thedawnmarie

My name is Dawn. I'm 22, female, from Long Island, New York. This blog contains basically anything I feel like posting. Stuff in my life, or just stuff I think is interesting.

Also check out my Guild Wars 2 blog: byallsixgods

nevermindthefallen:

twentysomethinghussy:

(Rebloggable by request.)

Oh wow. Ohhhhhhh wow.
What person does the same thing over and over and expects different results each time? An insane person. Or a douchebag. I suspect you are one of the two.
Here’s a short story for you: Today, I was walking from one class to another. On my way across campus, I walked by a guy who was kind of dancing to some music on his speakers. As I passed him, he turns to me, starts kind of walking with me, and says something along the lines of, “I really like your sunglasses. You’re beautiful.” I ignored him and kept walking and I could tell he was peeved. What you don’t understand is that not only was I not asking for comments on my appearance from a stranger (or anyone, really), in a rape culture — which we definitely live in — his comments came off as threatening. I was scared. I picked up my pace. I didn’t want to stop and say thank you and have him be even creepier. I didn’t owe him anything just because he commented on my appearance.
Here’s another view from an anonymous person who wrote me in a while ago. Here’s my response to another person who probably has the same views as you. Here’s a quote that sums up my thoughts quite well:

“There’s a poisonous double standard in our society which says that it’s reverse-sexist and wrong for women to feel threatened by creepy-awkward male behavior because our fear implies that we hold the negative, stereotypical view that All Men Are Predators, but that if we’re raped or sexually assaulted by any man with whom we’ve had prior social interaction – and particularly if he’s expressed some sexual or romantic interest in us during that time – it’s reasonable for observers to ask what precautions we took to prevent the assault from happening, or to suggest that we maybe led the guy on by not stating our feelings plainly. The result is a situation where women are punished if we reject, avoid or identify creepy men, and then told it’s our fault if we’re assaulted by someone we plainly ought to have rejected, avoided, identified.”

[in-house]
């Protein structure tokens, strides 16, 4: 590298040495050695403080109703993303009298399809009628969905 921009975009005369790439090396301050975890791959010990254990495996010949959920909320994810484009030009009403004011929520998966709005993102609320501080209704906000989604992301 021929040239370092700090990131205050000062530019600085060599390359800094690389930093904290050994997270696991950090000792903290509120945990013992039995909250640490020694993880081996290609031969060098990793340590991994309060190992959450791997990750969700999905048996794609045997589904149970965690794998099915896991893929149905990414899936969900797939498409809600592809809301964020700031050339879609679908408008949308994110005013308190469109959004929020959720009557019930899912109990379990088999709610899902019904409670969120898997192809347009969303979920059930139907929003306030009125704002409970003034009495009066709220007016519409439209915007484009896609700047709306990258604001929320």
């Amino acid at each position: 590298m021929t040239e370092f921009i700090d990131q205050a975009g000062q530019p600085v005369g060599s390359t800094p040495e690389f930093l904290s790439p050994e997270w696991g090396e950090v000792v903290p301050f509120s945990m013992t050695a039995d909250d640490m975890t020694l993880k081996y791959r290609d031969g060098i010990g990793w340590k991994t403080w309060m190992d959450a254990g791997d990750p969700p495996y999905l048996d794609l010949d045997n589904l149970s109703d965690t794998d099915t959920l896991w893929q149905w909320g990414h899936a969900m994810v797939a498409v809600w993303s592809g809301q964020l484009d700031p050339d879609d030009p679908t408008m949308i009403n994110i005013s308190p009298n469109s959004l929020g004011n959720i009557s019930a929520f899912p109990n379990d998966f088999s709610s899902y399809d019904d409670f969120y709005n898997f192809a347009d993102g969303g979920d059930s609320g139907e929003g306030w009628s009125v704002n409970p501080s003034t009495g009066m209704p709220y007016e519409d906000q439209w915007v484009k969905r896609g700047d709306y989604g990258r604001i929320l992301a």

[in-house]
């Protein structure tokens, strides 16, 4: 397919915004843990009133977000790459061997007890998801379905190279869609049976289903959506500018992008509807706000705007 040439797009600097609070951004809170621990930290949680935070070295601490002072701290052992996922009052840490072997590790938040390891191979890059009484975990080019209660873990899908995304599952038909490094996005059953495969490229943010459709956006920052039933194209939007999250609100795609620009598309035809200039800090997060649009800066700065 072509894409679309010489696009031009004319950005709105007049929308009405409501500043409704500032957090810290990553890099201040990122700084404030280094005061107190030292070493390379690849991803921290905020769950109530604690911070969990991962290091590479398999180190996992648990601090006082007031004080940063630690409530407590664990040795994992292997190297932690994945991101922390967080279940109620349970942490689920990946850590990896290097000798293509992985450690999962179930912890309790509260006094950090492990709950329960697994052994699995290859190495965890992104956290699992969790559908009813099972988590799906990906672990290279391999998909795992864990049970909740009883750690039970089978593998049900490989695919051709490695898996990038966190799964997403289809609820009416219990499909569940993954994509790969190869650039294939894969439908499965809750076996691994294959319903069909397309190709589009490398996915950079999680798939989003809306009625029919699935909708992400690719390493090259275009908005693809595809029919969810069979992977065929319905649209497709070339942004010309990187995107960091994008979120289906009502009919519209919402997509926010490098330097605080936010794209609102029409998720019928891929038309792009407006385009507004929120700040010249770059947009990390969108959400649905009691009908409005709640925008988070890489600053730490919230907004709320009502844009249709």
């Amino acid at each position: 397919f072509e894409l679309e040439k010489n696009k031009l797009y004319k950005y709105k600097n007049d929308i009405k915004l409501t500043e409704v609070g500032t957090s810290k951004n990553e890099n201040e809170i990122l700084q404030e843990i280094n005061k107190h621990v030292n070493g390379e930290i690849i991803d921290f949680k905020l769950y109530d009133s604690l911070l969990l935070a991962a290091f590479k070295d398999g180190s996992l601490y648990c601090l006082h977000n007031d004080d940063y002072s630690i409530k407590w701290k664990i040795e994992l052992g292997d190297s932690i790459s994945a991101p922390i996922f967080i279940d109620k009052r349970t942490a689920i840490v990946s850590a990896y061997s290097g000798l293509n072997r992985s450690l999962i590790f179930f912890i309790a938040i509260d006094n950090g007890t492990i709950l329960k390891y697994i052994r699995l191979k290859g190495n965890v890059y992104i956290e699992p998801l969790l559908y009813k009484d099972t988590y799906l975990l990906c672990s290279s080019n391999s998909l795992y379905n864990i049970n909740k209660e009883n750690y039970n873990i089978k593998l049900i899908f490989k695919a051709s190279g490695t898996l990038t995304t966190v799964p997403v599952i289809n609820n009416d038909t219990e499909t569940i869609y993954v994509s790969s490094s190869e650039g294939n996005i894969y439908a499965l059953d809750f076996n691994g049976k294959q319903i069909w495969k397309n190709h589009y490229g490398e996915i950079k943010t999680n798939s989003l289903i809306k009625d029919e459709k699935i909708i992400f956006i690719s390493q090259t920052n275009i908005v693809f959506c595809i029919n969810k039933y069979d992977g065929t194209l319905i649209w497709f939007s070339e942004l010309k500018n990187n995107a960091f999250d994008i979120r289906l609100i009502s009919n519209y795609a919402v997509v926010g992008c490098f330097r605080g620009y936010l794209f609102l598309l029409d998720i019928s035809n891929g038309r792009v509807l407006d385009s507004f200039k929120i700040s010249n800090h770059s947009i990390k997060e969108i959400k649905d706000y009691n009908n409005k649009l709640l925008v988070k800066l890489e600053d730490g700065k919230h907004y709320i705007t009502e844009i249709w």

Here’s the article that comes from.
Point is, if people aren’t responding to your compliments well, it’s probably because you’re being fucking creepy. Even if by some chance you’re not, you’re likely still a douchebag purely for the fact that you’re only doing something “nice” because you expect something in return and get mad when things don’t go quite as expected without even bothering to think of the implications behind it.
One last thing, from my suggested reading material to you.

Acknowledge that you don’t get to define other people’s comfort level with you. Which is to say that you may be trying your hardest to be interesting and engaging and fun to be around — and still come off as a creeper to someone else. Yes, that sucks for you. But you know what? It sucks for them even harder, because you’re creeping them out and making them profoundly unhappy and uncomfortable. It may not seem fair that “creep” is their assessment of you, but: Surprise! It doesn’t matter, and if you try to argue with them (or anyone else) that you’re in fact not being a creep and the problem is with them not you, then you go from “creep” to “complete assbag.”

Boom.


Well, i guess i can agree with both the persons.

I find that with some men I get very bad vibes from them. Something about them makes me feel threatened, and I get nervous. It’ll happen on different scales. Some men I’ll feel simply weary of, whereas another man will be talking to me and I’m fearing for my life. It doesn’t happen with all. Some I get a nice vibe and they make me feel very comfortable and pleasant. And it’s not because I’m judging them, I’m just subconsciously protecting myself.

nevermindthefallen:

twentysomethinghussy:

(Rebloggable by request.)